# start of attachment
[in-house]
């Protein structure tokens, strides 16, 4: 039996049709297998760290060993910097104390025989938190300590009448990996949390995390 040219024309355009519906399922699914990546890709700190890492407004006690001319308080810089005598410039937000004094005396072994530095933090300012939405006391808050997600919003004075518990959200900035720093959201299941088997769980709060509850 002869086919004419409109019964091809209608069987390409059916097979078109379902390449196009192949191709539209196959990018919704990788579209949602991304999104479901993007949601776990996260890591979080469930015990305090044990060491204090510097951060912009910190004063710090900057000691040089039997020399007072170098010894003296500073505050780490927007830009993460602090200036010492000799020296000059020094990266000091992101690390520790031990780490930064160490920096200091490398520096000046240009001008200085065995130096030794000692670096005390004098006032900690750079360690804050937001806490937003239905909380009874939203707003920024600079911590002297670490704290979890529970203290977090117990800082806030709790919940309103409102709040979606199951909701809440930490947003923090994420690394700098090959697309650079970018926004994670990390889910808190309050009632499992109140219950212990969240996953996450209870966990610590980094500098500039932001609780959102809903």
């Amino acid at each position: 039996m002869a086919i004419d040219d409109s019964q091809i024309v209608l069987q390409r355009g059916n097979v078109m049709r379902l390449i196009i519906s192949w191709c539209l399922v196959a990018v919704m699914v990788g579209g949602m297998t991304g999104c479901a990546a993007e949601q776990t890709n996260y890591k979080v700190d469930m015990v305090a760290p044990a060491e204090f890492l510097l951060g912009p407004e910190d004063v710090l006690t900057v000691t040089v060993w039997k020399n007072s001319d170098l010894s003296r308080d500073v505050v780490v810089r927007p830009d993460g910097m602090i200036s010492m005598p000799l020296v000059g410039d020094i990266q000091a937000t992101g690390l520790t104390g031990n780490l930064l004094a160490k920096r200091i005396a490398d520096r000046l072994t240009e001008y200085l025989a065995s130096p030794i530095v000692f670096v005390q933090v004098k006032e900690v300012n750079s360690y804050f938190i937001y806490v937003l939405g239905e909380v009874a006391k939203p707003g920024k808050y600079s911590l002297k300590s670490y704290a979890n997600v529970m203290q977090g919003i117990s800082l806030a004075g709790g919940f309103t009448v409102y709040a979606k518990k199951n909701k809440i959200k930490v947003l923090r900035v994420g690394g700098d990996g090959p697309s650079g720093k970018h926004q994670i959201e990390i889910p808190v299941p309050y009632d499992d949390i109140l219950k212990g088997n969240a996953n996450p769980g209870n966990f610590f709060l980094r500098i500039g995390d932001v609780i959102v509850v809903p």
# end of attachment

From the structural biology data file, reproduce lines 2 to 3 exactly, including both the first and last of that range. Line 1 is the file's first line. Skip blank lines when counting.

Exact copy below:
């Protein structure tokens, strides 16, 4: 039996049709297998760290060993910097104390025989938190300590009448990996949390995390 040219024309355009519906399922699914990546890709700190890492407004006690001319308080810089005598410039937000004094005396072994530095933090300012939405006391808050997600919003004075518990959200900035720093959201299941088997769980709060509850 002869086919004419409109019964091809209608069987390409059916097979078109379902390449196009192949191709539209196959990018919704990788579209949602991304999104479901993007949601776990996260890591979080469930015990305090044990060491204090510097951060912009910190004063710090900057000691040089039997020399007072170098010894003296500073505050780490927007830009993460602090200036010492000799020296000059020094990266000091992101690390520790031990780490930064160490920096200091490398520096000046240009001008200085065995130096030794000692670096005390004098006032900690750079360690804050937001806490937003239905909380009874939203707003920024600079911590002297670490704290979890529970203290977090117990800082806030709790919940309103409102709040979606199951909701809440930490947003923090994420690394700098090959697309650079970018926004994670990390889910808190309050009632499992109140219950212990969240996953996450209870966990610590980094500098500039932001609780959102809903």
């Amino acid at each position: 039996m002869a086919i004419d040219d409109s019964q091809i024309v209608l069987q390409r355009g059916n097979v078109m049709r379902l390449i196009i519906s192949w191709c539209l399922v196959a990018v919704m699914v990788g579209g949602m297998t991304g999104c479901a990546a993007e949601q776990t890709n996260y890591k979080v700190d469930m015990v305090a760290p044990a060491e204090f890492l510097l951060g912009p407004e910190d004063v710090l006690t900057v000691t040089v060993w039997k020399n007072s001319d170098l010894s003296r308080d500073v505050v780490v810089r927007p830009d993460g910097m602090i200036s010492m005598p000799l020296v000059g410039d020094i990266q000091a937000t992101g690390l520790t104390g031990n780490l930064l004094a160490k920096r200091i005396a490398d520096r000046l072994t240009e001008y200085l025989a065995s130096p030794i530095v000692f670096v005390q933090v004098k006032e900690v300012n750079s360690y804050f938190i937001y806490v937003l939405g239905e909380v009874a006391k939203p707003g920024k808050y600079s911590l002297k300590s670490y704290a979890n997600v529970m203290q977090g919003i117990s800082l806030a004075g709790g919940f309103t009448v409102y709040a979606k518990k199951n909701k809440i959200k930490v947003l923090r900035v994420g690394g700098d990996g090959p697309s650079g720093k970018h926004q994670i959201e990390i889910p808190v299941p309050y009632d499992d949390i109140l219950k212990g088997n969240a996953n996450p769980g209870n966990f610590f709060l980094r500098i500039g995390d932001v609780i959102v509850v809903p």